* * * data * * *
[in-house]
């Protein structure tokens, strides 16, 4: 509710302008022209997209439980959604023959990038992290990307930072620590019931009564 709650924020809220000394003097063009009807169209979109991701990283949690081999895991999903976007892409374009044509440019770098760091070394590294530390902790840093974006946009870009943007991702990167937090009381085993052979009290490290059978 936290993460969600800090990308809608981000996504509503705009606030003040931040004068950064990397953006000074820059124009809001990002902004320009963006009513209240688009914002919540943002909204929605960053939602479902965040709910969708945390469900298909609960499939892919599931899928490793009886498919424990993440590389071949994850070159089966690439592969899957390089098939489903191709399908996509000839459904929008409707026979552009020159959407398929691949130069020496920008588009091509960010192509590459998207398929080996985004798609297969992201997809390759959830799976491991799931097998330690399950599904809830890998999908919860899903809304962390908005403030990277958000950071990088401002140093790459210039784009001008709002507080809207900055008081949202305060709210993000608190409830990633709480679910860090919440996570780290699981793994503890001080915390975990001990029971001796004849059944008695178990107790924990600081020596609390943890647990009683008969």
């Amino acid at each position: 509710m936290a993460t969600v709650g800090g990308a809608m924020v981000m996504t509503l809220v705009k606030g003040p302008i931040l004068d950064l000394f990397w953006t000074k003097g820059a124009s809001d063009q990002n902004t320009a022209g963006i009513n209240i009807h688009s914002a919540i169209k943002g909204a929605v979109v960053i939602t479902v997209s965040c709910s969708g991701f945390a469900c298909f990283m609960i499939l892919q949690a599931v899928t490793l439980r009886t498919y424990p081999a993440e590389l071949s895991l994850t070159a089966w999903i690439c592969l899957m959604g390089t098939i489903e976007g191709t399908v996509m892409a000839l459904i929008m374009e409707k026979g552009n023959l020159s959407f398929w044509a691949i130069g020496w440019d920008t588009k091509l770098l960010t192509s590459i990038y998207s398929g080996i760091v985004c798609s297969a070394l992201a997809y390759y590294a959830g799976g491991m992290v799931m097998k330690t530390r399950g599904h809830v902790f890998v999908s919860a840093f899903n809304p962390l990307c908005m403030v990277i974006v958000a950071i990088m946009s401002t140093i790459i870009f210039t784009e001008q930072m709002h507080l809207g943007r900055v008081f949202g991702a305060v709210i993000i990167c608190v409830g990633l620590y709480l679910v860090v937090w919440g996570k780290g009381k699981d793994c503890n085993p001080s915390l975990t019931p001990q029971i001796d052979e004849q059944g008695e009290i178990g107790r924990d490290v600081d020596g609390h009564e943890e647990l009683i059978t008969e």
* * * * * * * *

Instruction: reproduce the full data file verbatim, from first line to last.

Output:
[in-house]
């Protein structure tokens, strides 16, 4: 509710302008022209997209439980959604023959990038992290990307930072620590019931009564 709650924020809220000394003097063009009807169209979109991701990283949690081999895991999903976007892409374009044509440019770098760091070394590294530390902790840093974006946009870009943007991702990167937090009381085993052979009290490290059978 936290993460969600800090990308809608981000996504509503705009606030003040931040004068950064990397953006000074820059124009809001990002902004320009963006009513209240688009914002919540943002909204929605960053939602479902965040709910969708945390469900298909609960499939892919599931899928490793009886498919424990993440590389071949994850070159089966690439592969899957390089098939489903191709399908996509000839459904929008409707026979552009020159959407398929691949130069020496920008588009091509960010192509590459998207398929080996985004798609297969992201997809390759959830799976491991799931097998330690399950599904809830890998999908919860899903809304962390908005403030990277958000950071990088401002140093790459210039784009001008709002507080809207900055008081949202305060709210993000608190409830990633709480679910860090919440996570780290699981793994503890001080915390975990001990029971001796004849059944008695178990107790924990600081020596609390943890647990009683008969």
């Amino acid at each position: 509710m936290a993460t969600v709650g800090g990308a809608m924020v981000m996504t509503l809220v705009k606030g003040p302008i931040l004068d950064l000394f990397w953006t000074k003097g820059a124009s809001d063009q990002n902004t320009a022209g963006i009513n209240i009807h688009s914002a919540i169209k943002g909204a929605v979109v960053i939602t479902v997209s965040c709910s969708g991701f945390a469900c298909f990283m609960i499939l892919q949690a599931v899928t490793l439980r009886t498919y424990p081999a993440e590389l071949s895991l994850t070159a089966w999903i690439c592969l899957m959604g390089t098939i489903e976007g191709t399908v996509m892409a000839l459904i929008m374009e409707k026979g552009n023959l020159s959407f398929w044509a691949i130069g020496w440019d920008t588009k091509l770098l960010t192509s590459i990038y998207s398929g080996i760091v985004c798609s297969a070394l992201a997809y390759y590294a959830g799976g491991m992290v799931m097998k330690t530390r399950g599904h809830v902790f890998v999908s919860a840093f899903n809304p962390l990307c908005m403030v990277i974006v958000a950071i990088m946009s401002t140093i790459i870009f210039t784009e001008q930072m709002h507080l809207g943007r900055v008081f949202g991702a305060v709210i993000i990167c608190v409830g990633l620590y709480l679910v860090v937090w919440g996570k780290g009381k699981d793994c503890n085993p001080s915390l975990t019931p001990q029971i001796d052979e004849q059944g008695e009290i178990g107790r924990d490290v600081d020596g609390h009564e943890e647990l009683i059978t008969e």